Why we need playwrights

Emerging Writers’ Festival has partnered with City of Greater Dandenong, SeaACT and Melbourne Playback Theatre Company to create a new theatre work with young performers living in Greater Dandenong.

Participants will collaborate with writers, directors and musicians to devise a performance that will premiere at EWF 2017.

Didem Caia will be EWF’s playwright in residence for the duration of the program (thanks to support from The Copyright Agency Cultural Fund) and will run writing workshops with the performers to create the text component of the work.

In the coming months we’ll follow the progress of the project. We sat down with Didem to find out why she writes theatre.

What excites you most about the SeaACT project?
The SeaACT project brings together my core values. Connectivity, community and compassion. When I am writing or theatre making I am always creating from a place that embodies these values; for me this is my driving force. This initiative is a way to activate the very ideas that are pertinent to society and cultural values right now. We are right in the thick of it. If we want a more inclusive, raw, relevant, vast and innovative theatre ecology in Australia, then it is programs like this that can be an integral step to creating that space. We are living in volatile times where our sensitivities are more pronounced than ever before. The difficulty of class, hierarchy, race and sex are elements of identity that are desperately trying to be shattered by the democracy so that we can live in a world that doesn’t breed suffering, segregation, suppression and deny people their basic human rights.

Theatre has the ability to penetrate deep into the psyche of audiences and teach. However, the work itself isn’t the most important outcome. What is important are the ways in which the work is created, the ways that the ecology is shifted and the ways in which story, body, language, time and space are cultivated and explored in order to rebuild firmer foundations.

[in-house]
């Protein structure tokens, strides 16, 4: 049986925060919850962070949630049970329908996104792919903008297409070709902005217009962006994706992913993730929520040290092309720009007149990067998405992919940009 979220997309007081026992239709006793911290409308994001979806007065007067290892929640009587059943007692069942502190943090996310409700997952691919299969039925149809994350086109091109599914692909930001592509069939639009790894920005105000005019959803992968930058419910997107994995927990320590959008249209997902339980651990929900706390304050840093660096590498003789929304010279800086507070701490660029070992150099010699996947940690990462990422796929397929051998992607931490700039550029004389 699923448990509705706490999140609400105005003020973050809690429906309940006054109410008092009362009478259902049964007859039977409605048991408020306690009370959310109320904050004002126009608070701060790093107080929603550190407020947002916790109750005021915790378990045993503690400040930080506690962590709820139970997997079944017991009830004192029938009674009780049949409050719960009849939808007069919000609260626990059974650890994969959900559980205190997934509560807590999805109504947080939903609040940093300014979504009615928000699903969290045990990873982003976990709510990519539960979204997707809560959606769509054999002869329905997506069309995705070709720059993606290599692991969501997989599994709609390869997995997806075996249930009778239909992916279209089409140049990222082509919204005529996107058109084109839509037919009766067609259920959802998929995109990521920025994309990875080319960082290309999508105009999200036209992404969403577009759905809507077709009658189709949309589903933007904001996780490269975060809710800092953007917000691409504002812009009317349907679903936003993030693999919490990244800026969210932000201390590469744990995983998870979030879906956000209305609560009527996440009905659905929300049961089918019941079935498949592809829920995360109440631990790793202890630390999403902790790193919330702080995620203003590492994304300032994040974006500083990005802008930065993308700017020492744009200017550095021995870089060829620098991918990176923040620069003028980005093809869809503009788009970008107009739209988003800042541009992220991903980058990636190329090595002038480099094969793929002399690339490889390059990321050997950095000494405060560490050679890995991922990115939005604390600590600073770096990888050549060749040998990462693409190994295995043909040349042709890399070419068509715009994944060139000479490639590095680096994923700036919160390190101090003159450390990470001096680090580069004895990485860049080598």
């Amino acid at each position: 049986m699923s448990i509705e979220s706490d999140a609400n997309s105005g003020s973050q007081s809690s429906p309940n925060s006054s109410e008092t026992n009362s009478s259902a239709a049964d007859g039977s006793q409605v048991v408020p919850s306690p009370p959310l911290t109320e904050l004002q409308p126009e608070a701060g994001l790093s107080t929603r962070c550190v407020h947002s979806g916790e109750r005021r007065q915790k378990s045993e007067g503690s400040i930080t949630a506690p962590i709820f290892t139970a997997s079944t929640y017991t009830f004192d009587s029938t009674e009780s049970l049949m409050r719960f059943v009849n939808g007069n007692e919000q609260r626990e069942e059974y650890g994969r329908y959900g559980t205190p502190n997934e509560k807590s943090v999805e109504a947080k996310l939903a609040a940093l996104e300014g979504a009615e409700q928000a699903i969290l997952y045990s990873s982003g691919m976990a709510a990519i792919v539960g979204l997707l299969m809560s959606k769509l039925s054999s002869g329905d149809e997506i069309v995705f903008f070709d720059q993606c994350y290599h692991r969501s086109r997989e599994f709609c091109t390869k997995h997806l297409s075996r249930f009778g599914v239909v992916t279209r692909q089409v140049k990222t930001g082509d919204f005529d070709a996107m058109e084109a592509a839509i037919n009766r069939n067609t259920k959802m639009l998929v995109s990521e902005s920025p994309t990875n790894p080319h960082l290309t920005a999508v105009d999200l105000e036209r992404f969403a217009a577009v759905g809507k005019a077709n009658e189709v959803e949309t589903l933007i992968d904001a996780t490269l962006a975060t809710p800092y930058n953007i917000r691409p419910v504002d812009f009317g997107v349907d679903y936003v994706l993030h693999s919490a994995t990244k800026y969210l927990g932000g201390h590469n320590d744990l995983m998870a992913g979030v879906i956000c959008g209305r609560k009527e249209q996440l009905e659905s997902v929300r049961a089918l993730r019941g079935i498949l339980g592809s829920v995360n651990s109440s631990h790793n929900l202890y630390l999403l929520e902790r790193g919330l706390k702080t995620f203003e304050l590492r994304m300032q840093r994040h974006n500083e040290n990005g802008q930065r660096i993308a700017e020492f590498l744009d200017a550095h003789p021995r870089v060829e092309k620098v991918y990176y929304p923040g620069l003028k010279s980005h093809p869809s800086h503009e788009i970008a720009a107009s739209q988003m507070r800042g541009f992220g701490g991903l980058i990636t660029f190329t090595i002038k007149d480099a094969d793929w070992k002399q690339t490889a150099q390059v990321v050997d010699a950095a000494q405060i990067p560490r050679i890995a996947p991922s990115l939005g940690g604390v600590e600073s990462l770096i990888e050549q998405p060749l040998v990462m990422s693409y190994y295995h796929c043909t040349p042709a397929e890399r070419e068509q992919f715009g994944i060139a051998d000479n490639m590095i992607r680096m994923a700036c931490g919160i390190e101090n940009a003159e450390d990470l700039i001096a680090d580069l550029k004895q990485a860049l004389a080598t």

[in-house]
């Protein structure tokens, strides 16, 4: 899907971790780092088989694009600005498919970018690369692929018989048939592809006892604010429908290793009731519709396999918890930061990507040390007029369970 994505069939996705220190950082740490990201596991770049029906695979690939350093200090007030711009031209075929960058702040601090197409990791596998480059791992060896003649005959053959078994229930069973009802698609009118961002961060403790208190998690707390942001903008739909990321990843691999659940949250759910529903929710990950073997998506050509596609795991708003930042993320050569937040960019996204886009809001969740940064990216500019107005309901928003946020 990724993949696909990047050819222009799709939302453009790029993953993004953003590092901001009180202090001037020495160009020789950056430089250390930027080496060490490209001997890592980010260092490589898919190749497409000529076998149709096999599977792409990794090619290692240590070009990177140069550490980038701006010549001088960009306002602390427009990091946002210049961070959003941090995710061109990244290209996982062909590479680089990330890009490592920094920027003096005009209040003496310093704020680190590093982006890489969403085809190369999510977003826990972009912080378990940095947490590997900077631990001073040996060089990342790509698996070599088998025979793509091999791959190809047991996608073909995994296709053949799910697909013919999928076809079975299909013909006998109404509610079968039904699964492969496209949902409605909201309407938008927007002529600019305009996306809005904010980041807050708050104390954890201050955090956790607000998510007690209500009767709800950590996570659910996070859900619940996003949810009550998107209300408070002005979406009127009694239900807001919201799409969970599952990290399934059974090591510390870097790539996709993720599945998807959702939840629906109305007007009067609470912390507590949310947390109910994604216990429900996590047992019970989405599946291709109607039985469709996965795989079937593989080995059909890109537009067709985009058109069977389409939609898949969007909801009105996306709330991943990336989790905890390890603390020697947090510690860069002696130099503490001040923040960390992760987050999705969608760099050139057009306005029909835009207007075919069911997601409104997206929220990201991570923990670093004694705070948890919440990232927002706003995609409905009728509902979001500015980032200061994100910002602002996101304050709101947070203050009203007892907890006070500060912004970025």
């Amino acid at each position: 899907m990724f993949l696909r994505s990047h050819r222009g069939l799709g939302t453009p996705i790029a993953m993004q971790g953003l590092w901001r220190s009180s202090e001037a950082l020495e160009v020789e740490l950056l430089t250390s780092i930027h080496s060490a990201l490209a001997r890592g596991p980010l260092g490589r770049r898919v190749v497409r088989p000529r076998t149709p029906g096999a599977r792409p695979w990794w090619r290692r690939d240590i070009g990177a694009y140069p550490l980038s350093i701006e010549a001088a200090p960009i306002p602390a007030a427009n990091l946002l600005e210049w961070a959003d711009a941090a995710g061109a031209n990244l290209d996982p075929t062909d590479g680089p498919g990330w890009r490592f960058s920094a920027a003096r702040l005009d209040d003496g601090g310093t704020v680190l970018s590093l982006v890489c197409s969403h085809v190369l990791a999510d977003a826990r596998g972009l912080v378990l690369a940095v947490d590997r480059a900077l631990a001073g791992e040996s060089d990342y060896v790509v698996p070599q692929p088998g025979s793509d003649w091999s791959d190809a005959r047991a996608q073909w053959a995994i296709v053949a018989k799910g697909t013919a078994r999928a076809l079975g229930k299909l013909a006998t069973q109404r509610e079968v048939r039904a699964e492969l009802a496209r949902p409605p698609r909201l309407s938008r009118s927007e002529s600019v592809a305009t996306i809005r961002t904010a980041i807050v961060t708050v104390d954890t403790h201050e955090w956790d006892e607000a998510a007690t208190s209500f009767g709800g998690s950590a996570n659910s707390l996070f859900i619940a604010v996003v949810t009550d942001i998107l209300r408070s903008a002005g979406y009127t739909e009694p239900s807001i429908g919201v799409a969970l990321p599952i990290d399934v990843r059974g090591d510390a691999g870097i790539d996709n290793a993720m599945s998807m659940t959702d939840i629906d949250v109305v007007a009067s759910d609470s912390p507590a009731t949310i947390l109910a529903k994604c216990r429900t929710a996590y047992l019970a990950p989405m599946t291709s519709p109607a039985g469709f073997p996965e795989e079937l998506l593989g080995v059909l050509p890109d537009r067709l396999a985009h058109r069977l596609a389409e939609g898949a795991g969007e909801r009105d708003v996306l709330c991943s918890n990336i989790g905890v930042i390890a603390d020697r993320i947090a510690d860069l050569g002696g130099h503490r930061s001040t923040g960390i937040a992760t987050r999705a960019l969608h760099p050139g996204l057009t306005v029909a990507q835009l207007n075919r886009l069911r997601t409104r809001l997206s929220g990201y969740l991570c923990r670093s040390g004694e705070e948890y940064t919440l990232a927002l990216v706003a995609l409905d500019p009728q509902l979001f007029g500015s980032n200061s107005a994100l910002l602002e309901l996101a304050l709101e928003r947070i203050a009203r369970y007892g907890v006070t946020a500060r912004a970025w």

For me, that’s what excites me most about SeaACT. How can we initiate new creative processes for the future? How can theatre, writing and literature, amongst other platforms, be a space that truly promotes the values that so many of us hold dear to our hearts? There is a lot of work yet to be done, this is a vital step for the EWF and for the playwrighting community.

What skills are you looking to develop during your residency?
I am looking to develop my skills of collaborative writing, energy transference from the development into the writing, leadership within the arts and of course, my own writing. A play is never finished, said Tennessee Williams, and I truly believe that, the same way I will keep improving with every play I do write. But again, my values dictate why I do this work, and so with each experience I am exercising my craft, I am getting closer and closer to defining and redefining just how important a playwright’s job is.

I am also interested in audience development, ethics, and art as advocacy, so through the project I aim to develop my skills of awareness, sensitivity and bringing the best out of our amazing participants.

What draws you to playwriting and creating theatre?
I always say that I was gifted with this passion and in turn, made it my obsession. I think plays and the theatre experience of sitting in an audience with strangers and witnessing an event is something of a modern day ritual. There is an exchange that happens, no matter how small, something is given and something is taken. The playwright plays a part in orchestrating energies. We build a script and in that script we can create worlds, deconstruct language, expose the darkness. I am in awe of playwrights, and I find writing a play so hard. I can’t even explain how difficult it is for me to write a play. But it’s one of the only forms of expression that allows me to use all of my skills in one conception. The poetry of plays, not just in the words, but in the rhythm, the musicality of scenes and structure, the development of character or non-character, the roaring of ideas, the sensory elements of staging and the intimacy of making a show ignites my whole being. There isn’t a part of me that I’m not using when I am writing a play and making theatre. I think that’s it.

Didem is a playwright, theatre maker and speaker, with plays developed through Playwriting Australia, The RE Ross Trust, and the City of Melbourne. She has written seven plays, two of which have been produced in Melbourne and Sydney. In 2014 and 2015 she travelled on an Australia Council grant to the UK and US and wrote Vile and Lovers and Other Strangers. Didem has received many development and career grants through the Ian Potter Cultural Trust and The Copyright Agency fund. Didem is also an essayist and is interested in cultural awareness and development. Didem is a graduate of NIDA and has a masters in Dramaturgy from VCA.